As the fragmented healthcare system starts to see chronic illness and mental conditions collide, integrated behavioral and medical health is key to streamlining care and curbing costs for the dual-eligible patient population, psychiatrists from WellPoint and Molina Healthcare told an audience last week at the AHIP Institute in Seattle.
In fact, a June Health Affairs study found nearly half of the under-65 dual-eligible population has severe mental disorders. And that group costs nearly twice as much as young dual eligibles without a mental disorder, FierceHealthPayer previously reported.
Caring for dual eligibles becomes even more difficult thanks to inertia in the mental health sector around moving beyond "fern and lamp" treatment to address co-occurring medical issues, Ken Hopper, M.D., director of the Western Regional Medical Group for Amerigroup, told the AHIP Institute audience.
However, the marketplace is moving toward integrated care. "Integrating behavioral health expertise into the medical setting is where it's at," Hopper said. That integration must be a two-way street so that medical care is possible in behavioral health and vice versa.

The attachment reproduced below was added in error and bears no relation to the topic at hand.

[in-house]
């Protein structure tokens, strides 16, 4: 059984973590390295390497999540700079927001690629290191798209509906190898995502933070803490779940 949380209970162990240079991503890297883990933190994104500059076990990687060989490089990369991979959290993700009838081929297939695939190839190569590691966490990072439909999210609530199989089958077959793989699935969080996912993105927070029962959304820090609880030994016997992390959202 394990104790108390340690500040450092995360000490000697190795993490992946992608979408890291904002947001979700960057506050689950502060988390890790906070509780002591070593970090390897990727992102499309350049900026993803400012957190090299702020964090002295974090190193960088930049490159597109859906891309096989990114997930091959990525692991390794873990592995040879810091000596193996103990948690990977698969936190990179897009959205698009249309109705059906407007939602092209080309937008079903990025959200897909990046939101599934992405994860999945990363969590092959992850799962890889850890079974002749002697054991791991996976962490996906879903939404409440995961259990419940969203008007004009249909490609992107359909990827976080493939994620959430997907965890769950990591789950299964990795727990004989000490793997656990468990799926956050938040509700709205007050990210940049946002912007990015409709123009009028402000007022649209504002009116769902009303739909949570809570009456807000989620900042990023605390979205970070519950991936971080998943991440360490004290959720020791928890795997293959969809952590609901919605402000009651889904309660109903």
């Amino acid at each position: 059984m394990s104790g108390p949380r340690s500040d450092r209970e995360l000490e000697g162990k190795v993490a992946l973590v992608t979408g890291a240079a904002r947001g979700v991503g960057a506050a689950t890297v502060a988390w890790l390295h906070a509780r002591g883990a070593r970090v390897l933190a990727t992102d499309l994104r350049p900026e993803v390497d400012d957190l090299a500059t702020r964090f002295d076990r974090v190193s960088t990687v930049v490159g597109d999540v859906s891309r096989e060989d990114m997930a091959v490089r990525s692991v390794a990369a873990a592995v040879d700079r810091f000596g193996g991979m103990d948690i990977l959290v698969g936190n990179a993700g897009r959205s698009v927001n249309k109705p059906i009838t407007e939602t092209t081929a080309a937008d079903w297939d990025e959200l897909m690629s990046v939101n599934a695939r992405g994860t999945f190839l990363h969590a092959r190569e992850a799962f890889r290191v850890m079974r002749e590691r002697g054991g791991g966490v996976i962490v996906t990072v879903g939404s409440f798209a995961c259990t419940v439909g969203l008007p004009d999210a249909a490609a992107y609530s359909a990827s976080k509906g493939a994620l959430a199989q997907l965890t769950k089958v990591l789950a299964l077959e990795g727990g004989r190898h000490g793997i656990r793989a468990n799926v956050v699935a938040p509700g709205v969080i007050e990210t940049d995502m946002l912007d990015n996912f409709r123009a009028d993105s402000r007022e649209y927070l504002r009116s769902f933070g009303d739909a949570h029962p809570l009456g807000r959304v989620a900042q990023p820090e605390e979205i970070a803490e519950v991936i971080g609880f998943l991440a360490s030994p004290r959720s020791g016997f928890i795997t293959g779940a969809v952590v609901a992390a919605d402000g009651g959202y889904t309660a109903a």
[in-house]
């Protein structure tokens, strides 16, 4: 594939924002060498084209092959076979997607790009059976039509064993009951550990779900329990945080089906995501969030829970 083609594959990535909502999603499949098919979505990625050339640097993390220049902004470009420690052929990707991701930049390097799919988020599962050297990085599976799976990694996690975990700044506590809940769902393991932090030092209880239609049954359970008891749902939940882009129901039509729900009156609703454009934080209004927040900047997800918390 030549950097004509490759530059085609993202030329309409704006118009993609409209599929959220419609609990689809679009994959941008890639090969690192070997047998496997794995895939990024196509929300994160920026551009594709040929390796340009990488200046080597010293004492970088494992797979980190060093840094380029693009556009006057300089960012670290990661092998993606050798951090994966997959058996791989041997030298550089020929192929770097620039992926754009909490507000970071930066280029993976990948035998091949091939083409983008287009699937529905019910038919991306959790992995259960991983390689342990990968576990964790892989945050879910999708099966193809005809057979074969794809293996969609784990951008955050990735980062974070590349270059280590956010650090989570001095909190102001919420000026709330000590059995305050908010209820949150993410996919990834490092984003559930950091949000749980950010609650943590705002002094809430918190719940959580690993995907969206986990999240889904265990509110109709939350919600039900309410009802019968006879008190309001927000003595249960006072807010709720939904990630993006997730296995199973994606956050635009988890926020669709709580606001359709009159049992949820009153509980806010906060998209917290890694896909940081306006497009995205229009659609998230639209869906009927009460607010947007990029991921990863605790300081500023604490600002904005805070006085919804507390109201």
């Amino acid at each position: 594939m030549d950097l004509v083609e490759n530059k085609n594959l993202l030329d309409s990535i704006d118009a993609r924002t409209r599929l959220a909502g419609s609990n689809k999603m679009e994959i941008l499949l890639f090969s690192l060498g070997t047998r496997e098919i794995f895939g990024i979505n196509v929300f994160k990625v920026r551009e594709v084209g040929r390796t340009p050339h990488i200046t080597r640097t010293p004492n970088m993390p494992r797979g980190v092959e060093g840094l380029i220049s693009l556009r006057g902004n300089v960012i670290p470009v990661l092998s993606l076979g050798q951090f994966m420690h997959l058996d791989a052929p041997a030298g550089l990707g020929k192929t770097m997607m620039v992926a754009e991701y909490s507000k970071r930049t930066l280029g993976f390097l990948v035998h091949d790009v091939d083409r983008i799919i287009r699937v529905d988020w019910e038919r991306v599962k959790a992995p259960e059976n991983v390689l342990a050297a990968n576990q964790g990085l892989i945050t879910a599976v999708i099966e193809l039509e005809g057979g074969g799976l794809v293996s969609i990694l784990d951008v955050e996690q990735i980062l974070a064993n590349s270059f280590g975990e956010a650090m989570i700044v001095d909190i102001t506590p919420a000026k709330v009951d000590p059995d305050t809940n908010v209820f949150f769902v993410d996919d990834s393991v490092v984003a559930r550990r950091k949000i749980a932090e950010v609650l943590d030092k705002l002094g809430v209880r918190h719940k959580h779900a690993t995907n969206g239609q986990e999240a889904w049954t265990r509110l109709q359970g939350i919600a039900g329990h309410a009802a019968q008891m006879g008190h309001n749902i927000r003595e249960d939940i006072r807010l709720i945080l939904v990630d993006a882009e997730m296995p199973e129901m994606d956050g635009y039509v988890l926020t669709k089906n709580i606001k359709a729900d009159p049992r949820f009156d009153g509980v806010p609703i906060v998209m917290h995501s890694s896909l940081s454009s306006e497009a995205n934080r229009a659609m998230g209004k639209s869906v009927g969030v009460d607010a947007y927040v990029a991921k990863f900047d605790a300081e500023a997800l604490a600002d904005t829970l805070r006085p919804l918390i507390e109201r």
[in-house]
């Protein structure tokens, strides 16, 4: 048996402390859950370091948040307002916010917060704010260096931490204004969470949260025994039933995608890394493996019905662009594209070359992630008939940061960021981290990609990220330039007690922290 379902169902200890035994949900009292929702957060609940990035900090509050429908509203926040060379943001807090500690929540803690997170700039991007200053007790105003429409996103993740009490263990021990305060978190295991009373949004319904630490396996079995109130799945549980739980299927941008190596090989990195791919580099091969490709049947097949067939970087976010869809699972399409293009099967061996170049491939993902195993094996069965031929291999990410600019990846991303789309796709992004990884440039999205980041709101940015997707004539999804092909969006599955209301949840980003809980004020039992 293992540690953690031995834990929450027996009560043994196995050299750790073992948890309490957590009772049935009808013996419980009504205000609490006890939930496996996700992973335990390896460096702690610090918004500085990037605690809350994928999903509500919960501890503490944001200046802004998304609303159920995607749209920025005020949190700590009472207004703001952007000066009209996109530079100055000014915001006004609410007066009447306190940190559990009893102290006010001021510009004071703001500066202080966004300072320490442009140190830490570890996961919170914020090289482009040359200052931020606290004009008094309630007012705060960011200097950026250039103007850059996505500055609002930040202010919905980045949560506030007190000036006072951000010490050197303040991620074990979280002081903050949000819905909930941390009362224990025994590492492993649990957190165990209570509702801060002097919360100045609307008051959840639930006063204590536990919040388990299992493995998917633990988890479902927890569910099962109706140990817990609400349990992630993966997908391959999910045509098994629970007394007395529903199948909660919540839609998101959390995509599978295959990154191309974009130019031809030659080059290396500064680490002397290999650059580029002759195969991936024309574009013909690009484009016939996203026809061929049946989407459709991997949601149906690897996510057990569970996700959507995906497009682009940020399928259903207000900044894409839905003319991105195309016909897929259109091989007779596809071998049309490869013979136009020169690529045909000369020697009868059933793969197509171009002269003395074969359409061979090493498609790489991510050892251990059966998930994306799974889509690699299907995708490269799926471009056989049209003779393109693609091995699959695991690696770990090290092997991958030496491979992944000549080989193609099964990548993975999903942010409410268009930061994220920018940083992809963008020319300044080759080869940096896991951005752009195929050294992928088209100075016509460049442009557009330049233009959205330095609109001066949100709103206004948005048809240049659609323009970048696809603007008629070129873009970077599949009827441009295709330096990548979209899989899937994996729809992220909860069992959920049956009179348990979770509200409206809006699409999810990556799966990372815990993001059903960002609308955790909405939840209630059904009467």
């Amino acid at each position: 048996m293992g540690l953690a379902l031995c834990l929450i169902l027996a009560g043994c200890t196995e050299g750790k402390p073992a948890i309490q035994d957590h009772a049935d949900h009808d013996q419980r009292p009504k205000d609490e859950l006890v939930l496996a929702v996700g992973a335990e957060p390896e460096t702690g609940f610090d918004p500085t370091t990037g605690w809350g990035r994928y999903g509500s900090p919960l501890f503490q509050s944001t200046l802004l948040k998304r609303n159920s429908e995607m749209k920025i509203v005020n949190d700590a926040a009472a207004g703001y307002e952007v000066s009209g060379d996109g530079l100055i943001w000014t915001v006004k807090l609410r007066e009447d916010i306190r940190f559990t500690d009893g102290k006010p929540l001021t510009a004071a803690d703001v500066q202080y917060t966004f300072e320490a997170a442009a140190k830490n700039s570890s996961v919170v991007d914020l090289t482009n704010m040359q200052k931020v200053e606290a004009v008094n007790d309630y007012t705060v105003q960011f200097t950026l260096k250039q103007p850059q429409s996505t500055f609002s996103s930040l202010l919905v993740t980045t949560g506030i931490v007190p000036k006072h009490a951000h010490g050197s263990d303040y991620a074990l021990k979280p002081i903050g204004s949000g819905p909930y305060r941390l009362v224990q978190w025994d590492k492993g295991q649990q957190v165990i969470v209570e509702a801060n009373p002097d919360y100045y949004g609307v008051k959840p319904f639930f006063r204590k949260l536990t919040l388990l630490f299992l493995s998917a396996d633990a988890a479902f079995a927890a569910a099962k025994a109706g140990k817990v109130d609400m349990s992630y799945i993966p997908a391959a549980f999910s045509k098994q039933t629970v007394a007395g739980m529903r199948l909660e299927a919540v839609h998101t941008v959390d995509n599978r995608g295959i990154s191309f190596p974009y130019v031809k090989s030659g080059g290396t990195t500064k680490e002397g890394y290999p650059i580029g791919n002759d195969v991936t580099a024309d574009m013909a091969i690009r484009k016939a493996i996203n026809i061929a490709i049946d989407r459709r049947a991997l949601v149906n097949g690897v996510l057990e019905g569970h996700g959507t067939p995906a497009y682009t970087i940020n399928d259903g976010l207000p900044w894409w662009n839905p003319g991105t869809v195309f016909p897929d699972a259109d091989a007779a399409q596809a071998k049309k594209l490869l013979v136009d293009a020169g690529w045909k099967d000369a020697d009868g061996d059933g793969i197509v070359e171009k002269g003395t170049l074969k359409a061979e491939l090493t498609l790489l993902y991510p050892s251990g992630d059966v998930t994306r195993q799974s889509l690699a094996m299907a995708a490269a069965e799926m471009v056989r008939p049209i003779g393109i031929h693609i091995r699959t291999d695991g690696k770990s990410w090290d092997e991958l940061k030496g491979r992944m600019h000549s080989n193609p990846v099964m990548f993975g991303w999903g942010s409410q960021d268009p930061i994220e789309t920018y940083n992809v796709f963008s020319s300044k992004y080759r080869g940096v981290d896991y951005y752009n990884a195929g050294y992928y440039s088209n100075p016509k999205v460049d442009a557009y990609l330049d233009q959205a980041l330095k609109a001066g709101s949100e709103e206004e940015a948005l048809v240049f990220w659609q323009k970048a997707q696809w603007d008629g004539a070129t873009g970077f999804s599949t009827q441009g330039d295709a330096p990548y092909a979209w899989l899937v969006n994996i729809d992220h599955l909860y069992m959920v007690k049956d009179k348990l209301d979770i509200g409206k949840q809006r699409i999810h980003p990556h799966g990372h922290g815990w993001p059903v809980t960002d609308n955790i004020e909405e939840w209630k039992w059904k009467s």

At Amerigroup WellPoint, Hopper applies architectural advisement to figure out how best to connect behavioral and medical health. "We go down the list of activities that have been shown to be fruitful and try to be an adviser," said Hopper. It's helping the provider community rather than funding it, he explained.
Care coordination is key to successfully meeting the mental and physical health needs of costly dual-eligible members. "Providing the glue between the pieces" not only makes sense but also signifacntly affects costs, Hopper said.
Taft Parsons III, M.D., the vice president of behavioral health plans at Molina, focused on coordinating care for depression, one of the most common conditions primary care providers encounter and are expected to be able to manage. "Not addressing it is costly from the behavioral health and medical standpoint," Parsons said.
He highlighted a study of 1,800 depressed patients in which behavioral health specialists were integrated into primary care clinics and acted as liaisons to the psychiatrists. That coordination led to a 50 percent drop in depression, higher satisfaction levels and, over four years, cost reductions of $3,300 per person.
To deliver dual-eligible care that can achieve such triple aim results, Parsons said payers must look at the whole population and screen for depression and other mental health issues. And behavioral health providers and primary care providers must find ways to treat patients collaboratively. Once that happens, payers need to monitor those outcomes to ensure evidenced-based care. "It does us no good if people are getting a lot of care that's ineffective," he said.